- Traditional breads from local bakeries: In Vermont, where we lived for many years, there are many bakeries that make traditional European-style sourdough breads baked in a brick oven. Such bakers source their grains or flours very carefully and generally use top-quality i
ngredients. To me, these are the very best breads if you can find them (and if you don’t have issues with gluten).
- Sprouted whole-grain breads are great because they’re more nutritious and easier to digest that regular sandwich bread. Ezekiel Bread is my favorite in this category because it’s widely available and comes in a variety of flavors, from sesame to cinnamon-raisin. Because it’s made from whole grains and legumes, it’s a great source of complex carbohydrates, fiber, protein, and many vitamins and minerals. I like their sliced loaves because I can toast the slices easily and use it like any normal sandwich bread. It’s great for kids’ lunches.
- Manna Bread’s sprouted bread comes frozen in moist, dense loaves. You can find it in natural food stores or the organic section of some grocery stores. It is cake-like; in fact, their carrot-raisin loaf reminds me of carrot cake! Because of its dense consistency, it is better for a side dish or snack than a sandwich. There are a variety of flavors, from sweet to savory. I thaw mine and store it in the fridge. Aside from the fact that it’s delicious, I like that Manna Bread is made from sprouted grains, has simple ingredients, and is organic. It’s also yeast-free.
- Gluten-free bread made from real ingredients. Beware: Most gluten-free breads are not healthy. They tend to be made from highly refined carbohydrates and include many additives to make up for the lack of gluten. The good kind of gluten-free bread is made from normal, whole foods, like nuts and seeds. My favorite gluten-free bread is Sarah Britton’s famous “Healthy Loaf of Bread,” which is included at the end of this post.
Whatever kind of bread you choose, consider some of my favorite toppings and spreads: nut butters (like almond and peanut), seed butters (like tahini, which goes great with honey!), and organic butter or ghee.
Good Bread-Making Flours
For those of you who like to make wheat-based bread at home—it’s such a simple and fulfilling activity, and kids love it!—you can make your favorite loaf more nutritious and digestible by using sprouted flour. Organic Spelt Sprouted Flour is what I keep in my kitchen for making pancakes, waffles, muffins and even cake.
Another sprouted-flour bonus is that some individuals with gluten sensitivities can tolerate wheat that has been soaked, sprouted, or fermented.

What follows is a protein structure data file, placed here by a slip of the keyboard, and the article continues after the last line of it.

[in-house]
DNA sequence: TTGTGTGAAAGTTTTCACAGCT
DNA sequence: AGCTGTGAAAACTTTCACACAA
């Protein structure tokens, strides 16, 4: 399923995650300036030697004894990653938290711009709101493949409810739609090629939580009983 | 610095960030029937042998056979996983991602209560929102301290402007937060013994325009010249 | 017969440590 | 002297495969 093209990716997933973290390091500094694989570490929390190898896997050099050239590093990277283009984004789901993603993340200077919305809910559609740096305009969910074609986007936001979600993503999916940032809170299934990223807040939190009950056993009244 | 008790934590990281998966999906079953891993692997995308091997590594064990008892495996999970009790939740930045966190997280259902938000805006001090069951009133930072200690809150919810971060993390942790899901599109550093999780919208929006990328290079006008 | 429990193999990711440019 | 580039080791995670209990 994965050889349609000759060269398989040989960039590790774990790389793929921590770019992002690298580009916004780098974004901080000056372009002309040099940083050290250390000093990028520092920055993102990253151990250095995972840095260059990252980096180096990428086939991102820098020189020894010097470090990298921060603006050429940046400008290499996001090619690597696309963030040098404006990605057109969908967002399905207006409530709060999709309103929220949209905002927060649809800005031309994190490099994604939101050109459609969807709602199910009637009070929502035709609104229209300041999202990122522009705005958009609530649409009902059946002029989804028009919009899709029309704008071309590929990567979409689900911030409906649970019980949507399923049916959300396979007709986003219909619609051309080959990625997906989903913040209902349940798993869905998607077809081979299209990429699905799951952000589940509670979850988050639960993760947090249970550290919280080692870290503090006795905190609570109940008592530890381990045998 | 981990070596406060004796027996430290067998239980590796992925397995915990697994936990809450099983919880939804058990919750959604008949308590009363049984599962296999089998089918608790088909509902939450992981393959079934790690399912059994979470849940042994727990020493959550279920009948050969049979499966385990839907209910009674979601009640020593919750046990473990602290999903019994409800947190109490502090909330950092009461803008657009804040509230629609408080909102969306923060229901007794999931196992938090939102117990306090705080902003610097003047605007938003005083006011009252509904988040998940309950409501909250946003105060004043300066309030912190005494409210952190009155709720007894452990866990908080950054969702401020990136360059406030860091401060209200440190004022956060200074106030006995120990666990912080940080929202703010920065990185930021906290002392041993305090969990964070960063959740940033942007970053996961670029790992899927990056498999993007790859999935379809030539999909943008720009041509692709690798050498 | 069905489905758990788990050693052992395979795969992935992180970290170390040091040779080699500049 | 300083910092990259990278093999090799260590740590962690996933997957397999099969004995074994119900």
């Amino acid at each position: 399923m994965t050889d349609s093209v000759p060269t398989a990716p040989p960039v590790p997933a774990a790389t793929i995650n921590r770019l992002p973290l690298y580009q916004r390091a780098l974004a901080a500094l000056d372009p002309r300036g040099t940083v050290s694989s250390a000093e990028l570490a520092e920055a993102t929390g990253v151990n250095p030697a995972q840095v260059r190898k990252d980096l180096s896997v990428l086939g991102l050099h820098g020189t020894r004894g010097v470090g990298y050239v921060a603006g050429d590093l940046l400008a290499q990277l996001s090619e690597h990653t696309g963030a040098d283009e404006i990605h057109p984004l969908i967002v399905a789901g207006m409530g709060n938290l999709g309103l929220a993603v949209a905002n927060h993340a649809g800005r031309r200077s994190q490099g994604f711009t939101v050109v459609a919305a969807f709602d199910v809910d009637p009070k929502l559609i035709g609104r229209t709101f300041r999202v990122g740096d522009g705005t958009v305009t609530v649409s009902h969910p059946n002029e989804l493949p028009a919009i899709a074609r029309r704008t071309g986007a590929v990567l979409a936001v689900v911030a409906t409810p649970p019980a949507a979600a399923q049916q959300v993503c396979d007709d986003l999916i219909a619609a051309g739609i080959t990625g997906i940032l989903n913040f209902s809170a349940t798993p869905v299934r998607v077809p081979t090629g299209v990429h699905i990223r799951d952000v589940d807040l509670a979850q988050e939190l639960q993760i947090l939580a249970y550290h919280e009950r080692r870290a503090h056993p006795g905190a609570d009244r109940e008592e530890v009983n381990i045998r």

A Healthy Bread Recipe
The gluten-free bread recipe below is adapted from one of my favorite blogs, Sarah Britton’s My New Roots . This recipe launched her into the blog stratosphere. It is not traditional bread because it’s not made with flour and leavening. It’s yummy and full of Good Stuff.
Healthy Loaf of Bread
Adapted from My New Roots, by Sarah Britton
- 1 cup sunflower seeds
- 1/2 cup flax seeds
- 1/2 cup almonds or hazelnuts
- 1 1/2 cups rolled oats
- 2 tablespoons chia seeds
- 4 tablespoons psyllium seed husks
- 1 teaspoon sea salt
- Combine the dry ingredients in a medium-sized bowl.
- Whisk the wet ingredients together in a measuring cup.
- Add the wet ingredients to the dry ingredients and mix until everything is completely soaked and the dough becomes very thick.
- Put dough in a parchment-lined baking pan and smooth out the top with the back of a spoon.
- Cover the loaf and let it sit out on the counter for at least 3 hours or overnight.
- Preheat oven to 350 degrees. Bake the loaf on the middle rack of the oven for 20 minutes. Remove the bread from the pan, place it upside down directly onto the oven rack, and bake for another 30-40 minutes. The bread is done when it sounds hollow when tapped.
Let the bread cool completely before slicing. Store leftovers in a tightly sealed container in the refrigerator for up to 5 days. Or store wrapped in the wonderful Bee’s Wrap that we sell in our store here at Gimme the Good Stuff.
To your health,
P.S. You’ll notice in this post that I’ve linked a variety of ingredients to Thrive Market. If you aren’t familiar with Thrive, I encourage you to give it a try. It’s a Costco meets Whole Foods meets Amazon model, with hard-to-find healthful foods delivered, for free, at steeply discounted prices.